The Ministry of Economy and Finance has taken the step of rolling out new guidelines to standardise value-added tax (VAT) for businesses involved in importing and distributing cigarettes.
This move, hailed by health experts, comes into effect from August 1 and aims to ensure a consistent and transparent application of VAT.
In a directive issued on July 25, the ministry made it clear to business owners involved in cigarette imports or distribution that they would now have to apply VAT as per these new guidelines.
This procedure mirrors the application of VAT on other taxed commodities, with a flat rate of 10 per cent on all cigarette supplies in Cambodia.
The ministry also clarified that VAT paid at the point of importation or domestic purchase would be allowed as an income tax credit, deductible with output tax.
Furthermore, the guidelines state that enterprises importing cigarettes for export purposes will be permitted to pay a one-off value-added fee at the point of importation. These firms are obliged to submit returns and pay taxes as per the prevailing laws and regulations.
These new VAT measures have garnered praise from the Cambodia Movement for Health (CMH), specifically Mom Kong, the executive director. Kong lauded the Ministry of Economy’s guidance as a clear indicator of the government’s commitment to combat the health risks associated with cigarettes and tobacco products.
On July 26, Kong highlighted the implementation of this VAT, stating: “the Ministry of Economy has been applying this value-added tax for some time. Initially, it was levied only once, at the point of import. However, as of August 1, this VAT will apply at every stage, from import to consumer, just like any other product”.
Despite this positive step, Kong advocates for the expansion of this practice to include all tobacco products, not just cigarettes. He conveys the aspirations of over 90 per cent of the public, urging the government to regularly increase taxes on tobacco products – ideally every two years – as per the will of the Royal Government.
Citing research by the World Health Organisation, Kong stated that imposing an additional tax of 500 riel ($0.125) per pack of cigarettes could increase market prices by 15 per cent. This, in turn, could potentially reduce the number of smokers by 30,000 in the next year, and prevent 10,000 premature deaths over the next decade or so.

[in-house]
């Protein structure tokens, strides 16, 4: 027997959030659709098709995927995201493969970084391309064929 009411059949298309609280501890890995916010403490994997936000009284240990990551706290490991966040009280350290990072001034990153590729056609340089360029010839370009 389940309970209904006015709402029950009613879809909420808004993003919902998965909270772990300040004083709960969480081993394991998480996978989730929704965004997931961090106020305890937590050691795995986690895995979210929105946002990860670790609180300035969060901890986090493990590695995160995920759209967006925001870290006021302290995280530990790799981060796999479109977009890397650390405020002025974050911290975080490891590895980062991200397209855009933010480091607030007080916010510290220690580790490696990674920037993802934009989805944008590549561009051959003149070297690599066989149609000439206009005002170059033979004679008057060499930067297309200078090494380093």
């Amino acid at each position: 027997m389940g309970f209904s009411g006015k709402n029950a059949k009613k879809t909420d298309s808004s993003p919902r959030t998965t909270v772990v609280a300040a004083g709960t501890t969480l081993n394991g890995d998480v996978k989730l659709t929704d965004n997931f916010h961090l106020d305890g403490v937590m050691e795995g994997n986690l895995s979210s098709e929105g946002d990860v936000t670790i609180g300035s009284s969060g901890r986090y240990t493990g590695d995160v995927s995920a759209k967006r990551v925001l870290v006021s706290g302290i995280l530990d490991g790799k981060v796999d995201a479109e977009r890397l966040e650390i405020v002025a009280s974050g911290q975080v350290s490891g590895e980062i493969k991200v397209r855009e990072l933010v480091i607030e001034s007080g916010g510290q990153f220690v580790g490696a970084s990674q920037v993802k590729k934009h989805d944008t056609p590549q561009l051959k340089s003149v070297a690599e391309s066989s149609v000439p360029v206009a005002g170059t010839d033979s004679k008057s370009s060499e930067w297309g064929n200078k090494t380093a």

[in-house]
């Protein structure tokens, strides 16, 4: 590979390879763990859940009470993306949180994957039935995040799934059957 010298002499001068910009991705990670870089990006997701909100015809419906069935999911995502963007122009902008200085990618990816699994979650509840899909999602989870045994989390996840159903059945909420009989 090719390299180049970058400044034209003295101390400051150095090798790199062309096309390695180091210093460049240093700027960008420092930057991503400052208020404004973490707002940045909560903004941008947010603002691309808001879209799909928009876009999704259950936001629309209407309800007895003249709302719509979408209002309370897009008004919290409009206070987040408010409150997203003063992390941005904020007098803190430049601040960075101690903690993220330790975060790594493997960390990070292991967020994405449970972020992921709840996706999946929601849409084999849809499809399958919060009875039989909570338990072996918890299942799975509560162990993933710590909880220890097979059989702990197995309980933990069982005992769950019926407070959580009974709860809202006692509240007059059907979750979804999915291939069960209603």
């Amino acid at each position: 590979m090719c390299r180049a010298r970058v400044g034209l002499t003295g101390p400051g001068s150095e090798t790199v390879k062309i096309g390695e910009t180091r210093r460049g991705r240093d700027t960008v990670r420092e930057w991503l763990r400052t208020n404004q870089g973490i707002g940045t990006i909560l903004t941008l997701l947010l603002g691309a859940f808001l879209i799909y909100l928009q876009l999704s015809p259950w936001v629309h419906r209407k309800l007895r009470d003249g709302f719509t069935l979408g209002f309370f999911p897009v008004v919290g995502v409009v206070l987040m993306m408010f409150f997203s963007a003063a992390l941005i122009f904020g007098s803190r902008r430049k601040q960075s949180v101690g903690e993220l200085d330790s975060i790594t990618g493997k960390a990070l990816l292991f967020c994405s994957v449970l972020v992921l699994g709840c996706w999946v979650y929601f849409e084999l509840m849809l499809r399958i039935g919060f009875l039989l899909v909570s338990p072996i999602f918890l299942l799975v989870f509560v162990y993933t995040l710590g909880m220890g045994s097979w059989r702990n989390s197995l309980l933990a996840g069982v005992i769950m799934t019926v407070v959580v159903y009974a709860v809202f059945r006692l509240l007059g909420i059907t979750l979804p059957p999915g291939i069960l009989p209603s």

Kong further added that according to the World Health Organisation an increase in cigarette taxes by 500 riel per pack could boost state tax revenue by over $53 million.
In a similar vein to Kong, Hong Vannak, an economist at the Institute of International Relations at the Royal Academy of Cambodia, expressed his belief that such procedures should have been introduced sooner. According to Vannak, there are two primary advantages to the local economy.
Expounding on the possible economic rewards these changes could bring about, Vannak stated: “First and foremost, we can augment our revenue collection from traders importing cigarettes for sale in Cambodia”.
“Secondly, it has the potential to invigorate our domestic manufacturing enterprises, which could induce a switch towards more cost-effective, locally produced cigarettes,” he continued.
However, Vannak made it clear that these benefits should not be interpreted as an endorsement of smoking or cigarette use.
Rather, he stressed that these are economic benefits that need to be weighed with care and measured consideration. The dialogue around these guidelines highlights the fine balance between economic gains and public health considerations, a discussion that will surely continue to evolve.